Partner with trusted manufacturers, suppliers and site design consultants to help maximize your lot’s space, regardless of your budget. 

“Twelve-foot-wide vacuum stalls — a larger width if lanes are parallel — is important to give the customer ample room for ingress/egress of the vehicles, especially when vacuuming through all areas of the vehicle. This also allows for adjacent cars to have room to have their doors opened as well during the cleaning process,” educates Taggart.

In the end though, if you properly plan the site and allow for adequate turning radiuses, the more vacuums you can fit, experts say, the more it will benefit your business in the long run.

“The more vacuums you have on your lot, the higher the potential is to draw more customers from the competition,” confirms Patrick Pearson from GinSan/Industrial Vacuum Systems. “Customers do not want to wait in lines.”  

Stall features 

Modern, updated carwashes feature eye-catching vacuum arches, or booms. While acting as a magnet to draw customers in, they also serve distinct purposes, and experts are calling these advancements a real game-changer for carwash vacuums.

“Advanced vacuum arches keep hoses off the ground, where the potential for damage and injury is increased, and contribute to the overall cleanliness and neatness of a carwash site,” asserts Pearson. He adds that mat holders and canopies are also nice features to include in the stalls for enhancing the customer experience. 

Another key decision to make is whether or not you want to offer single or dual vacuum hose drops with each vacuum lane. With a dual drop, customers conveniently have easier access to a hose on both sides of the vehicle, limiting injury risk as well as hose and vehicle damage.

“With dual vacuum hose drops, it is not required to share and wait while a hose is in use by another party,” notes Taggart, who also breaks down the service requirements for each option. “When a single drop vacuum manifold is installed, plan to service 100 percent of the vacuum drops. When a dual drop vacuum manifold is installed, plan to service 80 percent of the vacuum drops.”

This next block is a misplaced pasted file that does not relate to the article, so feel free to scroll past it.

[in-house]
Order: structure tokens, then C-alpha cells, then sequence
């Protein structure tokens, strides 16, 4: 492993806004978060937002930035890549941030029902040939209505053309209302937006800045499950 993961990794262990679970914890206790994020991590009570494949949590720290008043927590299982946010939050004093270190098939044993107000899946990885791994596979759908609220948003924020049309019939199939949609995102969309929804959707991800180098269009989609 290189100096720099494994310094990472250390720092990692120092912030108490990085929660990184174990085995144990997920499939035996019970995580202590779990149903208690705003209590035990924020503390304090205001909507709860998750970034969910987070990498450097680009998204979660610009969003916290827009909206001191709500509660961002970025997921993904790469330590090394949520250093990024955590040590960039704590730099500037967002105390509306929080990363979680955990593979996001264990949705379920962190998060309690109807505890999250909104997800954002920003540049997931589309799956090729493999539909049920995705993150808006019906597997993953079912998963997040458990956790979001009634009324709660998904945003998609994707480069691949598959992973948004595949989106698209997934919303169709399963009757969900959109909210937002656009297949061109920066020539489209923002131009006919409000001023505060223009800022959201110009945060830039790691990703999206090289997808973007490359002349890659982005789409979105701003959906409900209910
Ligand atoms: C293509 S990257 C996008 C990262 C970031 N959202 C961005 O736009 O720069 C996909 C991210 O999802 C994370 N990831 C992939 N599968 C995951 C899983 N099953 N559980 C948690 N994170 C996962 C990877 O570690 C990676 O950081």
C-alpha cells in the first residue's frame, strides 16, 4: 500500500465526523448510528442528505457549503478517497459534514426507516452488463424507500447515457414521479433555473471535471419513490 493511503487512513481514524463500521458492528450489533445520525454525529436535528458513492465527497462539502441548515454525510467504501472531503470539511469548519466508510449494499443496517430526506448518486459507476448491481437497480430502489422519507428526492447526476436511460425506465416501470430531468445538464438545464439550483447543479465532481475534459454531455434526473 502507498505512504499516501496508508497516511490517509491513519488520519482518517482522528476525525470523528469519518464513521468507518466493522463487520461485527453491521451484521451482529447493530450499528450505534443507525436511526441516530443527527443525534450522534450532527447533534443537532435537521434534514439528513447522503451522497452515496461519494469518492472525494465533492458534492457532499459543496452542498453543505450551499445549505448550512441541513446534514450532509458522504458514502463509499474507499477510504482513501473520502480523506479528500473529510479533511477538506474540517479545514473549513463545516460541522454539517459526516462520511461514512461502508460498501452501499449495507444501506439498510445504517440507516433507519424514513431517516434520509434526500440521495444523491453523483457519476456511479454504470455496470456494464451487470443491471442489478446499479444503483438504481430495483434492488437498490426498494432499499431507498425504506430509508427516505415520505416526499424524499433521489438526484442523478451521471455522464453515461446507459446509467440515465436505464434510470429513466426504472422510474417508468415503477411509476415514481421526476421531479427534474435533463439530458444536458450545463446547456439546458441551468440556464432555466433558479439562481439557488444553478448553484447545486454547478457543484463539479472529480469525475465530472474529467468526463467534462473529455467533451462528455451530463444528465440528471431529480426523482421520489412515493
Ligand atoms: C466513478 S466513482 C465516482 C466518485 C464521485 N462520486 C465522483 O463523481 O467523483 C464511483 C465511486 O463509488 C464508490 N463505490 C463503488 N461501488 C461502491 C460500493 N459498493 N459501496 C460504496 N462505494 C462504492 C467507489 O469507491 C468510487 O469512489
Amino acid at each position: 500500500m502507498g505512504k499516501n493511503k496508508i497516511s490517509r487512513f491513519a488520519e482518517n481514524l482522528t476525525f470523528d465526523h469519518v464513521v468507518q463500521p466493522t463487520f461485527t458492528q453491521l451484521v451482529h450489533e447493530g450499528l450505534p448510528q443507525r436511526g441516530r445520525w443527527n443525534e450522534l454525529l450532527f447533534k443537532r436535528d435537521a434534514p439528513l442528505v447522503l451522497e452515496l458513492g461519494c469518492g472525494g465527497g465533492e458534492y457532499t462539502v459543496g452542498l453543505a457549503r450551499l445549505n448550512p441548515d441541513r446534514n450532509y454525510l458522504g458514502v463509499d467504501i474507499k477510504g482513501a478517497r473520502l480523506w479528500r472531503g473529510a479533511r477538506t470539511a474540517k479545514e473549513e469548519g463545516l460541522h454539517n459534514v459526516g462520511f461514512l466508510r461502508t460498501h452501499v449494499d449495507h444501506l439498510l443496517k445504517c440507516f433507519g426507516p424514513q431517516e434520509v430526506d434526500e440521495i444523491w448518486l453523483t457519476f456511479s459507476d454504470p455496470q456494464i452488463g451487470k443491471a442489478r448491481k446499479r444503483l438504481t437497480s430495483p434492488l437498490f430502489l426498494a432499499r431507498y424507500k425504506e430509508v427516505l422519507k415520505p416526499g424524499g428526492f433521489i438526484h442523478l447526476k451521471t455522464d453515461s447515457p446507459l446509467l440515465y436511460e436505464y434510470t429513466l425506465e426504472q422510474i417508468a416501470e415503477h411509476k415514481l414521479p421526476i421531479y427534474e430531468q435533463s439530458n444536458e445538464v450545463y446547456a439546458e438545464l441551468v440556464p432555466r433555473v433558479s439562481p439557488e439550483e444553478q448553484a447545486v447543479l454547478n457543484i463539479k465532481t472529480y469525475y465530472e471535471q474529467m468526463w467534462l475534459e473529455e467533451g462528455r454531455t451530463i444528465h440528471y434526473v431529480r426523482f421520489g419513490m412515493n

Some of the other leading vacuum stall accessories and features Taggart recommends include:

  • Trash cans
  • Recycling bins
  • Air lines
  • Locking mechanisms 
  • Hoses and nozzles
  • Advertising displays
  • Metered use with point-of-sale display and technology
  • Slide gate valves
  • Microfiber towel buckets
  • Vacuum head tools, such as crevice and duck claw. 

Let vacs shine

LED lighting is important at a carwash, including in the vacuum areas, for several reasons. On a basic level, they provide light so customers can see what they are doing. In addition, being able to showcase the equipment, enhance surveillance efforts and use colored lighting for branding and marketing purposes are other indirect benefits of including LED lighting on your vacuum arches.

“The carwash industry today is all about delivering the best experience for the customer, and vacuums and their accessories play a major role,” educates Lieneman. “LED lighting is a top accessory for any wash. These energy-efficient lights add visibility to your site and also extend the usable hours of your vacuum plaza while adding convenience and safety for customers or wash staff.”

Adequate lighting will also help to deter vacuum misuse, vandalism and theft.